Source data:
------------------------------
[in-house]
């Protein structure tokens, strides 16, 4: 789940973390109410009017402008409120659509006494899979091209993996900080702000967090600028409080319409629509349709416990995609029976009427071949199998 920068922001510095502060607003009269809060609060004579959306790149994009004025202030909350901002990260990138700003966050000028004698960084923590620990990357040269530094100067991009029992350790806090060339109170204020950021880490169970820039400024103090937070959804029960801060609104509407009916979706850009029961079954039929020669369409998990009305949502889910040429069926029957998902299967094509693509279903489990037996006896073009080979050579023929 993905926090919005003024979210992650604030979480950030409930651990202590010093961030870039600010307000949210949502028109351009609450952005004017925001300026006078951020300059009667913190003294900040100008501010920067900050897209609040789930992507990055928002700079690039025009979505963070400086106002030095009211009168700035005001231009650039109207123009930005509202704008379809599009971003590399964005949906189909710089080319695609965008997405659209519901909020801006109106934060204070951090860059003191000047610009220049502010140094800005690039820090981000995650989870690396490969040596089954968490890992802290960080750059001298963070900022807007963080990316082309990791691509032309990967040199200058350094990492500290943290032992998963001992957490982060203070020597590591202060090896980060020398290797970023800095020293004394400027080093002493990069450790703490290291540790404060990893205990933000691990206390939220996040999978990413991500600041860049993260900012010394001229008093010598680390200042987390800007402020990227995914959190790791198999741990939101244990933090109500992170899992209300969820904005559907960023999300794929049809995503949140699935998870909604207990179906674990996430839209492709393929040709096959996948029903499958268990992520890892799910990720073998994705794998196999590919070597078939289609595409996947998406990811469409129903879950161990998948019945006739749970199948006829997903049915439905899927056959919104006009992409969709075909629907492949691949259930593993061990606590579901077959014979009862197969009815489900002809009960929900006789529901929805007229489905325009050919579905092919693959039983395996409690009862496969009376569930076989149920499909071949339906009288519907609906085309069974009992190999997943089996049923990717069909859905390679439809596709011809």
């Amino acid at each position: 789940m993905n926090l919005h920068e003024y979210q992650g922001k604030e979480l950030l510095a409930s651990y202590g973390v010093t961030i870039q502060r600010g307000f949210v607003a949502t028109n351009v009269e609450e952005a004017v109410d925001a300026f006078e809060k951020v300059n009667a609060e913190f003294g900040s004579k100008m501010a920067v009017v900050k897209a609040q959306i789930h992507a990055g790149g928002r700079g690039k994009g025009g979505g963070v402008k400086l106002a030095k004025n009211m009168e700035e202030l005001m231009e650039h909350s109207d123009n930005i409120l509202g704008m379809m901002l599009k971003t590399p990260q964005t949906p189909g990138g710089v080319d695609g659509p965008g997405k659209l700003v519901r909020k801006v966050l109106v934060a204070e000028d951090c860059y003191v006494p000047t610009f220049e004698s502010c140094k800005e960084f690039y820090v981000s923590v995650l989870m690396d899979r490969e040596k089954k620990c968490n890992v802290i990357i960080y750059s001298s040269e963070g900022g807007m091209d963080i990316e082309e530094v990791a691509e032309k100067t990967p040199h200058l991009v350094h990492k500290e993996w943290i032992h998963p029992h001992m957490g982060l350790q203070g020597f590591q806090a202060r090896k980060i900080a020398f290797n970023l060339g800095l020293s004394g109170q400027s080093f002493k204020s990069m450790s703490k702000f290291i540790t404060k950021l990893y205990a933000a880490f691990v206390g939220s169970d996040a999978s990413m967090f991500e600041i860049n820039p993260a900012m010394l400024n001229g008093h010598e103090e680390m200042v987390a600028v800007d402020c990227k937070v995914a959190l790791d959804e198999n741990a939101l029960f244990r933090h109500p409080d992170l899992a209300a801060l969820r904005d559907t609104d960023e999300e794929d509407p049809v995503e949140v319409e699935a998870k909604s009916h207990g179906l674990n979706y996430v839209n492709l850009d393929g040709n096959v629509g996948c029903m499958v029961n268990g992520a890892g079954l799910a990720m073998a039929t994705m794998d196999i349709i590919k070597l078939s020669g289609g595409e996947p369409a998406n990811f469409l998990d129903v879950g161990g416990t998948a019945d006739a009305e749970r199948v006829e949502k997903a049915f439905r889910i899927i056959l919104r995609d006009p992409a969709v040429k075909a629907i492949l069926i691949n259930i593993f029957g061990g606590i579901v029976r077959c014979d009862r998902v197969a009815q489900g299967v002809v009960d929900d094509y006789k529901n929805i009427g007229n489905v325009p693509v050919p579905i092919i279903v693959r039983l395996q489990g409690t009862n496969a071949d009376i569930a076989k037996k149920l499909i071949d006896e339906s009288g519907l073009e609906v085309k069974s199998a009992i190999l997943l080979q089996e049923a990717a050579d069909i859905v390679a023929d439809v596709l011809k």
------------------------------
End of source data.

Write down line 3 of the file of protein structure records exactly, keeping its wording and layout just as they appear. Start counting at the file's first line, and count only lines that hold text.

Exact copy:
């Amino acid at each position: 789940m993905n926090l919005h920068e003024y979210q992650g922001k604030e979480l950030l510095a409930s651990y202590g973390v010093t961030i870039q502060r600010g307000f949210v607003a949502t028109n351009v009269e609450e952005a004017v109410d925001a300026f006078e809060k951020v300059n009667a609060e913190f003294g900040s004579k100008m501010a920067v009017v900050k897209a609040q959306i789930h992507a990055g790149g928002r700079g690039k994009g025009g979505g963070v402008k400086l106002a030095k004025n009211m009168e700035e202030l005001m231009e650039h909350s109207d123009n930005i409120l509202g704008m379809m901002l599009k971003t590399p990260q964005t949906p189909g990138g710089v080319d695609g659509p965008g997405k659209l700003v519901r909020k801006v966050l109106v934060a204070e000028d951090c860059y003191v006494p000047t610009f220049e004698s502010c140094k800005e960084f690039y820090v981000s923590v995650l989870m690396d899979r490969e040596k089954k620990c968490n890992v802290i990357i960080y750059s001298s040269e963070g900022g807007m091209d963080i990316e082309e530094v990791a691509e032309k100067t990967p040199h200058l991009v350094h990492k500290e993996w943290i032992h998963p029992h001992m957490g982060l350790q203070g020597f590591q806090a202060r090896k980060i900080a020398f290797n970023l060339g800095l020293s004394g109170q400027s080093f002493k204020s990069m450790s703490k702000f290291i540790t404060k950021l990893y205990a933000a880490f691990v206390g939220s169970d996040a999978s990413m967090f991500e600041i860049n820039p993260a900012m010394l400024n001229g008093h010598e103090e680390m200042v987390a600028v800007d402020c990227k937070v995914a959190l790791d959804e198999n741990a939101l029960f244990r933090h109500p409080d992170l899992a209300a801060l969820r904005d559907t609104d960023e999300e794929d509407p049809v995503e949140v319409e699935a998870k909604s009916h207990g179906l674990n979706y996430v839209n492709l850009d393929g040709n096959v629509g996948c029903m499958v029961n268990g992520a890892g079954l799910a990720m073998a039929t994705m794998d196999i349709i590919k070597l078939s020669g289609g595409e996947p369409a998406n990811f469409l998990d129903v879950g161990g416990t998948a019945d006739a009305e749970r199948v006829e949502k997903a049915f439905r889910i899927i056959l919104r995609d006009p992409a969709v040429k075909a629907i492949l069926i691949n259930i593993f029957g061990g606590i579901v029976r077959c014979d009862r998902v197969a009815q489900g299967v002809v009960d929900d094509y006789k529901n929805i009427g007229n489905v325009p693509v050919p579905i092919i279903v693959r039983l395996q489990g409690t009862n496969a071949d009376i569930a076989k037996k149920l499909i071949d006896e339906s009288g519907l073009e609906v085309k069974s199998a009992i190999l997943l080979q089996e049923a990717a050579d069909i859905v390679a023929d439809v596709l011809k």